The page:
Show wraps up with look at global supply chain and logistics
FROM THE MM&D JANUARY/FEBRUARY 2012 PRINT EDITION:
Modex 2012 used the tagline of “where supply chain solutions are moving,” and the closing keynote addressed exactly that issue.
The speaker, Donald Ratliff, executive director of the Georgia Tech Supply Chain & Logistics Institute, briefed the audience in Atlanta about global trends in logistics and the supply chain.
Among the biggest revelations is that trade between Asia and North America isn’t growing.
“We think about Asia exporting to us, and they do export a lot of stuff to us, but if you look at where your trade growth is, the biggest single area of trade growth is Asia-to-Asia. If you look at Asia-to-North America, it had growth from 2002 to 2008, but it is reasonably flat from that point on.
“Things are changing some in terms of trade. I don’t know if we really understand it, but we see that it’s happening.”
Ratliff attributes intra-regional trade growth (such as Asia-to-Asia) as down to one single factor: convenient, easy and dependable logistics.
Along with changing trading patterns, Ratliff spoke about how the globalization of logistics is affecting inventories in the supply chain.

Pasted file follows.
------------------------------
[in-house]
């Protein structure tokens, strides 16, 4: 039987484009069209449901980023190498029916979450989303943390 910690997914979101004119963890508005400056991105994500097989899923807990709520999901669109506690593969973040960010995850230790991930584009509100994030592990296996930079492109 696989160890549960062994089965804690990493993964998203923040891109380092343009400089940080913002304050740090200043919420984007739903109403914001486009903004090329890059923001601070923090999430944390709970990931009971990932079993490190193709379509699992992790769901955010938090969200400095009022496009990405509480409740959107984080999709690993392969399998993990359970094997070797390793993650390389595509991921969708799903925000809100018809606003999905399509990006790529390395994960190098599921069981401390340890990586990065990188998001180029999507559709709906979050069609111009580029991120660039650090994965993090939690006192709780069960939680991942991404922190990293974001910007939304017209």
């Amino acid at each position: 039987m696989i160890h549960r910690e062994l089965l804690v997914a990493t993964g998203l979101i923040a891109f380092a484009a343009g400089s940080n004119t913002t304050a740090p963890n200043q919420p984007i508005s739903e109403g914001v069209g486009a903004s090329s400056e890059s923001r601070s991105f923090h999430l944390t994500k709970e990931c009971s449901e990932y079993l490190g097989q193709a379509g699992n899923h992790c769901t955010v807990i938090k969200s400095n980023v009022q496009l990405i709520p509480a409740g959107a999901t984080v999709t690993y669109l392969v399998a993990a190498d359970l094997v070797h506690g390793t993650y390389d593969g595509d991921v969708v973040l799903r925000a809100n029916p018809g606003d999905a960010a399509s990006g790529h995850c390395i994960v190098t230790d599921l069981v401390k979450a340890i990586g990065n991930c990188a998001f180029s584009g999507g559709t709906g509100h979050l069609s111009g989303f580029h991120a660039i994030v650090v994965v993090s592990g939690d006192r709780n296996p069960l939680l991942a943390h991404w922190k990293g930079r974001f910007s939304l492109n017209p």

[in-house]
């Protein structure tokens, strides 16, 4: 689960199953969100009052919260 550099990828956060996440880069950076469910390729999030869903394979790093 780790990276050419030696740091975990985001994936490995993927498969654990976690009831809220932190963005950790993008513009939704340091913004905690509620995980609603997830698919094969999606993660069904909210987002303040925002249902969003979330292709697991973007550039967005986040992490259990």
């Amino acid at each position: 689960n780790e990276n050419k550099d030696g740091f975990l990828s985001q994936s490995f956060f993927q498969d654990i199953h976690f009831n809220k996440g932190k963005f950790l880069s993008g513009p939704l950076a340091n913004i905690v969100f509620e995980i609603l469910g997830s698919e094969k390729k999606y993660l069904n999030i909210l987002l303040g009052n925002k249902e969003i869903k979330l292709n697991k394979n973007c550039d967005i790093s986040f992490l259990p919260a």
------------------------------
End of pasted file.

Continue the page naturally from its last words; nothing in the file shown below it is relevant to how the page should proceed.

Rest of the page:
He noted that in general, it hasn’t changed warehousing operations all that much, but it has changed the way inventories are handled.
“Inventory used to be only in warehouses and retail locations, or most of it was, now there’s inventory out there everywhere, and a lot of people have a lot more inventory in the chain than they have in locations where they’re thinking about planning for inventory. Most of this inventory is not planned.”
This type of inventory presents a problem.
“All of our inventory models are based on what we put in warehouses and what we put in stores. This is planned inventory. But if you look, there is all this in-transit inventory which is just out there floating around, and what is worse, there is a bunch of stuff that is waiting for something [such as goods waiting at a port for a ship]. Generally you can track it one piece at a time, but if you say ‘how much stuff have I got waiting at the Port of Savannah?’ not many people can tell you that.”
Waiting for ships is something that might be happening more and more in the future, as larger ships, built with the expanded Panama Canal in mind, will require more and more stops to take on more and more cargo. Their size will also make them harder to get into most ports. (Ports will be required to make expansions, including improvements to intermodal connections, which in turn will promote greater cargo volumes.)
In contrast, he mentioned that Maersk Line, is moving to a model of guaranteed, daily service.
“Bigger ships and more service are not compatible. One of those ideas is wrong, and whoever is most wrong is going to be out of the shipping business.”